Wednesday, 24 October 2007

Balanced binary search trees

The OCaml Journal just published an article describing why balanced trees are so important in functional programming languages and how they can be implemented easily and efficiently in OCaml:

"Immutable data structures are a core concept in functional programming and balanced binary trees are the single most important such data structure. The OCaml programming language allows balanced binary tree implementations to be written clearly and efficiently. This article describes the design and implementation of a basic balanced binary search tree data structure similar to that of the built-in Set module..."

To read this article and more, subscribe to The OCaml Journal today!

Saturday, 13 October 2007

Implementing the FFT in OCaml

The OCaml Journal just published an article describing a simple but efficient implementation of the Fast Fourier Transform:

"Writing an implementation of the Fourier transform is an excellent lesson in algorithm design and optimization. Moreover, the Fourier transform is one of the most essential tools in numerical computing, with applications ranging from spectral analysis in science to the multiplication of large integers in mathematics. This article describes the design, implementation and optimization of a high-performance FFT implementation in OCaml..."

To read this article and more, subscribe to The OCaml Journal today!

Tuesday, 2 October 2007

What do you take with you when police are banging on your door at 4am and telling you to exit the building?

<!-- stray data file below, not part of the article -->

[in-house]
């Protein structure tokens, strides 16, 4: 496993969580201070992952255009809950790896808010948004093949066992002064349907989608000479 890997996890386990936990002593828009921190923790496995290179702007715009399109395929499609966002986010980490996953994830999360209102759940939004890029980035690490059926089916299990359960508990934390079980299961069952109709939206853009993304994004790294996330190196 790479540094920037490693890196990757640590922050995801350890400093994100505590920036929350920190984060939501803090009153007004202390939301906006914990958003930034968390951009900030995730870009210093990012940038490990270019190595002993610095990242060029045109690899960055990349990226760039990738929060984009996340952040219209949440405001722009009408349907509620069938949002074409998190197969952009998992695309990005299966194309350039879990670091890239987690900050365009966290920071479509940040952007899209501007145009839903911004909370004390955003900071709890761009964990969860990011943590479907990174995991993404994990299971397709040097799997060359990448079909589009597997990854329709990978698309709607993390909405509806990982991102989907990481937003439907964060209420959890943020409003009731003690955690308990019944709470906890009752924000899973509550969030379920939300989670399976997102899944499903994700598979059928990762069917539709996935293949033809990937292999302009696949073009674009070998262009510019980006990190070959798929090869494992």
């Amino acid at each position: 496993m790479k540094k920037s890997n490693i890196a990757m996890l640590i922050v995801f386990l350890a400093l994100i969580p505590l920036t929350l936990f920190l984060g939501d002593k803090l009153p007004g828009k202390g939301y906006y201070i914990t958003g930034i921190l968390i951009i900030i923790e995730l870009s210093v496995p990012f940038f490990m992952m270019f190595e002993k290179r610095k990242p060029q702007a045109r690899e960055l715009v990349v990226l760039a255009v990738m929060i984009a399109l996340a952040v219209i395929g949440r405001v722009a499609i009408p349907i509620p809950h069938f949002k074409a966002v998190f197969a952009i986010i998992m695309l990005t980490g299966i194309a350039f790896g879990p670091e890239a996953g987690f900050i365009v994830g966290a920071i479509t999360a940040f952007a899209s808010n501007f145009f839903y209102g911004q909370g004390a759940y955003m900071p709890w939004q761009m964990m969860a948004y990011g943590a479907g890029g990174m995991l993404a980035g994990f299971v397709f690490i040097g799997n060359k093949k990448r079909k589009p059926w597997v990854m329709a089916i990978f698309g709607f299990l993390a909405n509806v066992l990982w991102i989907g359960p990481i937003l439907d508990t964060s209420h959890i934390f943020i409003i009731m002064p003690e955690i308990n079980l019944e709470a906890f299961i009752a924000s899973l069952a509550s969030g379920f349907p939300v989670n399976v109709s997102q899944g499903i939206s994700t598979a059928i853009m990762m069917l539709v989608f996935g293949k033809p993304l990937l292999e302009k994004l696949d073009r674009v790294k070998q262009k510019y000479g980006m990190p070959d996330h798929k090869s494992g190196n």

Joel Reymont posted the following review of OCaml for Scientists in August 2006 that was since lost in the aether:

"Objective CAML for Scientists August 23rd, 2006

There’s a trash compartment a few meters in front of our windows and down a few steps of stairs. It’s a small pass-through room of sorts with exit to the street. It houses a few large wheeled garbage bins and it also happens to be right next to the electrical room housing the transformer for our urbanization.

There was a huge fire in the garbage room about 4am today and there, apparently, was a dead body. I’ll try to take and post some pictures later to help you visualize what I’m talking about.

What do you take with you when police are banging on your door at 4am and telling you to exit the building? Why, of course passports, bank cards, cell phone, my wife’s 15” PowerBook G4, my 17” MacBook Pro, a pair of Nintendo DS Lites plus cartridges. Also The Tipping Point by Malcolm Gladwell, All Marketers are Liars by Seth Godin and, here’s the kicker, Objective CAML for Scientists by Jon Harrop of the Flying Frog Consultancy.

This is a self-published book that cost me about 130 euro and it’s also one of the best, if not the best, OCaml tutorials around. The book consists of 260 spiral-bound pages printed on a good ink-jet or color laser printer. All the code examples are colored according to syntax.

The book follows a logical path through introduction to OCaml (syntax, types, pattern-matching, etc.), program structure, data structures, visualization, optimization, libraries, examples and advanced topics. The coverage is encompassing and the writing is clear.

I particularly like the chapters on visualization with OpenGL (very useful) and optimization. I haven’t seen such a thorough treatment of optimization in any other OCaml tutorials. I wish there was more material on improving cache coherency, though.

Overall, the book is pricey but unique or I wouldn’t have taken it with my passports!"